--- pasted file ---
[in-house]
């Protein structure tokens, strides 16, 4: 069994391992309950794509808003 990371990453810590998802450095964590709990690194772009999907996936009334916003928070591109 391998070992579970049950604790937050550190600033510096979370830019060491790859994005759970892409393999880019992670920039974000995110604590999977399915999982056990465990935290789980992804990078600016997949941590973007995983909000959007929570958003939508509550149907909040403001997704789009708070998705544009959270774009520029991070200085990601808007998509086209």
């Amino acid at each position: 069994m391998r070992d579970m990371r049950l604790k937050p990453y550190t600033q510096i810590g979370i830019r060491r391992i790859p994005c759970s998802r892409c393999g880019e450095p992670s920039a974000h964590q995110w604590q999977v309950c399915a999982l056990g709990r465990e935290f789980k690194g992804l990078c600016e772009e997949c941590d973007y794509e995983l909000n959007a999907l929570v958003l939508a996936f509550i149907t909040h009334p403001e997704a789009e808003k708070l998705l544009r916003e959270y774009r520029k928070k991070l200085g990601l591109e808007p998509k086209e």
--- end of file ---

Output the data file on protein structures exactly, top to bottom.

[in-house]
């Protein structure tokens, strides 16, 4: 069994391992309950794509808003 990371990453810590998802450095964590709990690194772009999907996936009334916003928070591109 391998070992579970049950604790937050550190600033510096979370830019060491790859994005759970892409393999880019992670920039974000995110604590999977399915999982056990465990935290789980992804990078600016997949941590973007995983909000959007929570958003939508509550149907909040403001997704789009708070998705544009959270774009520029991070200085990601808007998509086209």
């Amino acid at each position: 069994m391998r070992d579970m990371r049950l604790k937050p990453y550190t600033q510096i810590g979370i830019r060491r391992i790859p994005c759970s998802r892409c393999g880019e450095p992670s920039a974000h964590q995110w604590q999977v309950c399915a999982l056990g709990r465990e935290f789980k690194g992804l990078c600016e772009e997949c941590d973007y794509e995983l909000n959007a999907l929570v958003l939508a996936f509550i149907t909040h009334p403001e997704a789009e808003k708070l998705l544009r916003e959270y774009r520029k928070k991070l200085g990601l591109e808007p998509k086209e």